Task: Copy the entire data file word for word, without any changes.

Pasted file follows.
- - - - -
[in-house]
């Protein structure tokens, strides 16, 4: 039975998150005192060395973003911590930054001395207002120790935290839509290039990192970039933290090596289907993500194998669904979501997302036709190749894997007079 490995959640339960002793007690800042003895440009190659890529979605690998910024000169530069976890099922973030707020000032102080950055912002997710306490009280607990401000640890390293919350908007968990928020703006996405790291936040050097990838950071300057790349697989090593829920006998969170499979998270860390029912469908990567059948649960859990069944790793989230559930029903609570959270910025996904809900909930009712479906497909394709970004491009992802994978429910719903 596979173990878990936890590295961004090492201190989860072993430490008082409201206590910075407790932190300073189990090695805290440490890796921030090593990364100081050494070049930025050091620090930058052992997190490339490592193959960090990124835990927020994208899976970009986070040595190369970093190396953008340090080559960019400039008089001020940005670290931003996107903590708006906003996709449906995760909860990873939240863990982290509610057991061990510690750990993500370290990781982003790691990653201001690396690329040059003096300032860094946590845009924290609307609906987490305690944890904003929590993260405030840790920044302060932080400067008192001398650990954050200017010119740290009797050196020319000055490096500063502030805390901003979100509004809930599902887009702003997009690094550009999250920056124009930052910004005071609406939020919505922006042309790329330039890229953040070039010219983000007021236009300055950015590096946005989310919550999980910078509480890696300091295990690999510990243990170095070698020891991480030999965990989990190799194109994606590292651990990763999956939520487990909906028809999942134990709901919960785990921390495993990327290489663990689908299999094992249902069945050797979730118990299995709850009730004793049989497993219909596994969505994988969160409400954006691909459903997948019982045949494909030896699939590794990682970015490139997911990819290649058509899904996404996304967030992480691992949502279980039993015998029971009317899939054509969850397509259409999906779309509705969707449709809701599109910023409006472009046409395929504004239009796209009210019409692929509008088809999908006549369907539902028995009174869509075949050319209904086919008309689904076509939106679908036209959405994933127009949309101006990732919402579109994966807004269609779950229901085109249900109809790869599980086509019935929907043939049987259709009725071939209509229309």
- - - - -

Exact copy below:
[in-house]
């Protein structure tokens, strides 16, 4: 039975998150005192060395973003911590930054001395207002120790935290839509290039990192970039933290090596289907993500194998669904979501997302036709190749894997007079 490995959640339960002793007690800042003895440009190659890529979605690998910024000169530069976890099922973030707020000032102080950055912002997710306490009280607990401000640890390293919350908007968990928020703006996405790291936040050097990838950071300057790349697989090593829920006998969170499979998270860390029912469908990567059948649960859990069944790793989230559930029903609570959270910025996904809900909930009712479906497909394709970004491009992802994978429910719903 596979173990878990936890590295961004090492201190989860072993430490008082409201206590910075407790932190300073189990090695805290440490890796921030090593990364100081050494070049930025050091620090930058052992997190490339490592193959960090990124835990927020994208899976970009986070040595190369970093190396953008340090080559960019400039008089001020940005670290931003996107903590708006906003996709449906995760909860990873939240863990982290509610057991061990510690750990993500370290990781982003790691990653201001690396690329040059003096300032860094946590845009924290609307609906987490305690944890904003929590993260405030840790920044302060932080400067008192001398650990954050200017010119740290009797050196020319000055490096500063502030805390901003979100509004809930599902887009702003997009690094550009999250920056124009930052910004005071609406939020919505922006042309790329330039890229953040070039010219983000007021236009300055950015590096946005989310919550999980910078509480890696300091295990690999510990243990170095070698020891991480030999965990989990190799194109994606590292651990990763999956939520487990909906028809999942134990709901919960785990921390495993990327290489663990689908299999094992249902069945050797979730118990299995709850009730004793049989497993219909596994969505994988969160409400954006691909459903997948019982045949494909030896699939590794990682970015490139997911990819290649058509899904996404996304967030992480691992949502279980039993015998029971009317899939054509969850397509259409999906779309509705969707449709809701599109910023409006472009046409395929504004239009796209009210019409692929509008088809999908006549369907539902028995009174869509075949050319209904086919008309689904076509939106679908036209959405994933127009949309101006990732919402579109994966807004269609779950229901085109249900109809790869599980086509019935929907043939049987259709009725071939209509229309």